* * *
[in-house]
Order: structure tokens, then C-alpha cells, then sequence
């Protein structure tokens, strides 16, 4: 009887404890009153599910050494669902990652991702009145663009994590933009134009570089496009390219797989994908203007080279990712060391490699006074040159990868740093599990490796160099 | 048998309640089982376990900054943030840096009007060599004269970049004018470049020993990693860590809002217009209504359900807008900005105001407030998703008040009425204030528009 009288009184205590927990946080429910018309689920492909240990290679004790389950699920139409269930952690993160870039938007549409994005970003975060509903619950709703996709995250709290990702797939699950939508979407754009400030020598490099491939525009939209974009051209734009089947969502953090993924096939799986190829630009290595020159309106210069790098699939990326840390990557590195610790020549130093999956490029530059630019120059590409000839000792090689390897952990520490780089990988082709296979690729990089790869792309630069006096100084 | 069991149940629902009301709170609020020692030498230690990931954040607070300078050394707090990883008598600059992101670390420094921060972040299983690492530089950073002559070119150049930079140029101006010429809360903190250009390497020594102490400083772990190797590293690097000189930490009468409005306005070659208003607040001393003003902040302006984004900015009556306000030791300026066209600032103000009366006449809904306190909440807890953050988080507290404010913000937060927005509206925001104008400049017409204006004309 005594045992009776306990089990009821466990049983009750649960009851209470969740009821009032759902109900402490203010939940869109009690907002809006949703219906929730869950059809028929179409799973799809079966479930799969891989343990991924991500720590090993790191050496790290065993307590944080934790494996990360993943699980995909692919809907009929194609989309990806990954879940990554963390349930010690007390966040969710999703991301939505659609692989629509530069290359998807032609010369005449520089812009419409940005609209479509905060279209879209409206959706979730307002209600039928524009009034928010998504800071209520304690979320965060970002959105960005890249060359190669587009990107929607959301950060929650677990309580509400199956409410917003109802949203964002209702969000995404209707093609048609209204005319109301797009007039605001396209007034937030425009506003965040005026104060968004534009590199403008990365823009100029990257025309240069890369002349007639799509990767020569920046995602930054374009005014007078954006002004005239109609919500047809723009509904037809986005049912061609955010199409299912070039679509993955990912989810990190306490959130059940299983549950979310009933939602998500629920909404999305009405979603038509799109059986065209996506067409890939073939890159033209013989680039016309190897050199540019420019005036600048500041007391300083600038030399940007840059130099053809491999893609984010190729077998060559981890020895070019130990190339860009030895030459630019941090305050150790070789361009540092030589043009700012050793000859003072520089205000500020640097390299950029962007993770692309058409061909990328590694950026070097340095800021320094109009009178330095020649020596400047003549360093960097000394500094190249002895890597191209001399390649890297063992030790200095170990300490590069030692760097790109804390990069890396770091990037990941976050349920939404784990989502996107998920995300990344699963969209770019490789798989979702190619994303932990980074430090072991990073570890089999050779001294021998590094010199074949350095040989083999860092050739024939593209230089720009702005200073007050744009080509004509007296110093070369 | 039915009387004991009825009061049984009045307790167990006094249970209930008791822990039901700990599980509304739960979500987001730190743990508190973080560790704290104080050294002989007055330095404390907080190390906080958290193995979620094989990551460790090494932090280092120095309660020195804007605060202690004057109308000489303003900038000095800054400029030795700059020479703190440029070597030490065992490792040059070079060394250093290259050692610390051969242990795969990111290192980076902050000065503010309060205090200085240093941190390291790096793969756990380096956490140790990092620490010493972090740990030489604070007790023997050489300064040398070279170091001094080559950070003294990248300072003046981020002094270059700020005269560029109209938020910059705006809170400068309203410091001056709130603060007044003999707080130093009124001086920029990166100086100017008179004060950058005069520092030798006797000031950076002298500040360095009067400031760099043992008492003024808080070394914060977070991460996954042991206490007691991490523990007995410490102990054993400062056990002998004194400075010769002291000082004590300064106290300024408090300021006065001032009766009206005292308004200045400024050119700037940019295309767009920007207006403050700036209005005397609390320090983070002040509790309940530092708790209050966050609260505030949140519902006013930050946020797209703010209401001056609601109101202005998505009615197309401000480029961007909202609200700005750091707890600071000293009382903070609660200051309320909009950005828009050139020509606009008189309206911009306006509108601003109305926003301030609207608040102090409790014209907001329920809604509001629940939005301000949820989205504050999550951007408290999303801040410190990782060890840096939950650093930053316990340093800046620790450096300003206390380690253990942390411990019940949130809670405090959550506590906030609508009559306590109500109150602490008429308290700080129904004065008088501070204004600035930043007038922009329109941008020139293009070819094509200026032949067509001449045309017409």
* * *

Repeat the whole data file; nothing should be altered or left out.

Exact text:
[in-house]
Order: structure tokens, then C-alpha cells, then sequence
């Protein structure tokens, strides 16, 4: 009887404890009153599910050494669902990652991702009145663009994590933009134009570089496009390219797989994908203007080279990712060391490699006074040159990868740093599990490796160099 | 048998309640089982376990900054943030840096009007060599004269970049004018470049020993990693860590809002217009209504359900807008900005105001407030998703008040009425204030528009 009288009184205590927990946080429910018309689920492909240990290679004790389950699920139409269930952690993160870039938007549409994005970003975060509903619950709703996709995250709290990702797939699950939508979407754009400030020598490099491939525009939209974009051209734009089947969502953090993924096939799986190829630009290595020159309106210069790098699939990326840390990557590195610790020549130093999956490029530059630019120059590409000839000792090689390897952990520490780089990988082709296979690729990089790869792309630069006096100084 | 069991149940629902009301709170609020020692030498230690990931954040607070300078050394707090990883008598600059992101670390420094921060972040299983690492530089950073002559070119150049930079140029101006010429809360903190250009390497020594102490400083772990190797590293690097000189930490009468409005306005070659208003607040001393003003902040302006984004900015009556306000030791300026066209600032103000009366006449809904306190909440807890953050988080507290404010913000937060927005509206925001104008400049017409204006004309 005594045992009776306990089990009821466990049983009750649960009851209470969740009821009032759902109900402490203010939940869109009690907002809006949703219906929730869950059809028929179409799973799809079966479930799969891989343990991924991500720590090993790191050496790290065993307590944080934790494996990360993943699980995909692919809907009929194609989309990806990954879940990554963390349930010690007390966040969710999703991301939505659609692989629509530069290359998807032609010369005449520089812009419409940005609209479509905060279209879209409206959706979730307002209600039928524009009034928010998504800071209520304690979320965060970002959105960005890249060359190669587009990107929607959301950060929650677990309580509400199956409410917003109802949203964002209702969000995404209707093609048609209204005319109301797009007039605001396209007034937030425009506003965040005026104060968004534009590199403008990365823009100029990257025309240069890369002349007639799509990767020569920046995602930054374009005014007078954006002004005239109609919500047809723009509904037809986005049912061609955010199409299912070039679509993955990912989810990190306490959130059940299983549950979310009933939602998500629920909404999305009405979603038509799109059986065209996506067409890939073939890159033209013989680039016309190897050199540019420019005036600048500041007391300083600038030399940007840059130099053809491999893609984010190729077998060559981890020895070019130990190339860009030895030459630019941090305050150790070789361009540092030589043009700012050793000859003072520089205000500020640097390299950029962007993770692309058409061909990328590694950026070097340095800021320094109009009178330095020649020596400047003549360093960097000394500094190249002895890597191209001399390649890297063992030790200095170990300490590069030692760097790109804390990069890396770091990037990941976050349920939404784990989502996107998920995300990344699963969209770019490789798989979702190619994303932990980074430090072991990073570890089999050779001294021998590094010199074949350095040989083999860092050739024939593209230089720009702005200073007050744009080509004509007296110093070369 | 039915009387004991009825009061049984009045307790167990006094249970209930008791822990039901700990599980509304739960979500987001730190743990508190973080560790704290104080050294002989007055330095404390907080190390906080958290193995979620094989990551460790090494932090280092120095309660020195804007605060202690004057109308000489303003900038000095800054400029030795700059020479703190440029070597030490065992490792040059070079060394250093290259050692610390051969242990795969990111290192980076902050000065503010309060205090200085240093941190390291790096793969756990380096956490140790990092620490010493972090740990030489604070007790023997050489300064040398070279170091001094080559950070003294990248300072003046981020002094270059700020005269560029109209938020910059705006809170400068309203410091001056709130603060007044003999707080130093009124001086920029990166100086100017008179004060950058005069520092030798006797000031950076002298500040360095009067400031760099043992008492003024808080070394914060977070991460996954042991206490007691991490523990007995410490102990054993400062056990002998004194400075010769002291000082004590300064106290300024408090300021006065001032009766009206005292308004200045400024050119700037940019295309767009920007207006403050700036209005005397609390320090983070002040509790309940530092708790209050966050609260505030949140519902006013930050946020797209703010209401001056609601109101202005998505009615197309401000480029961007909202609200700005750091707890600071000293009382903070609660200051309320909009950005828009050139020509606009008189309206911009306006509108601003109305926003301030609207608040102090409790014209907001329920809604509001629940939005301000949820989205504050999550951007408290999303801040410190990782060890840096939950650093930053316990340093800046620790450096300003206390380690253990942390411990019940949130809670405090959550506590906030609508009559306590109500109150602490008429308290700080129904004065008088501070204004600035930043007038922009329109941008020139293009070819094509200026032949067509001449045309017409």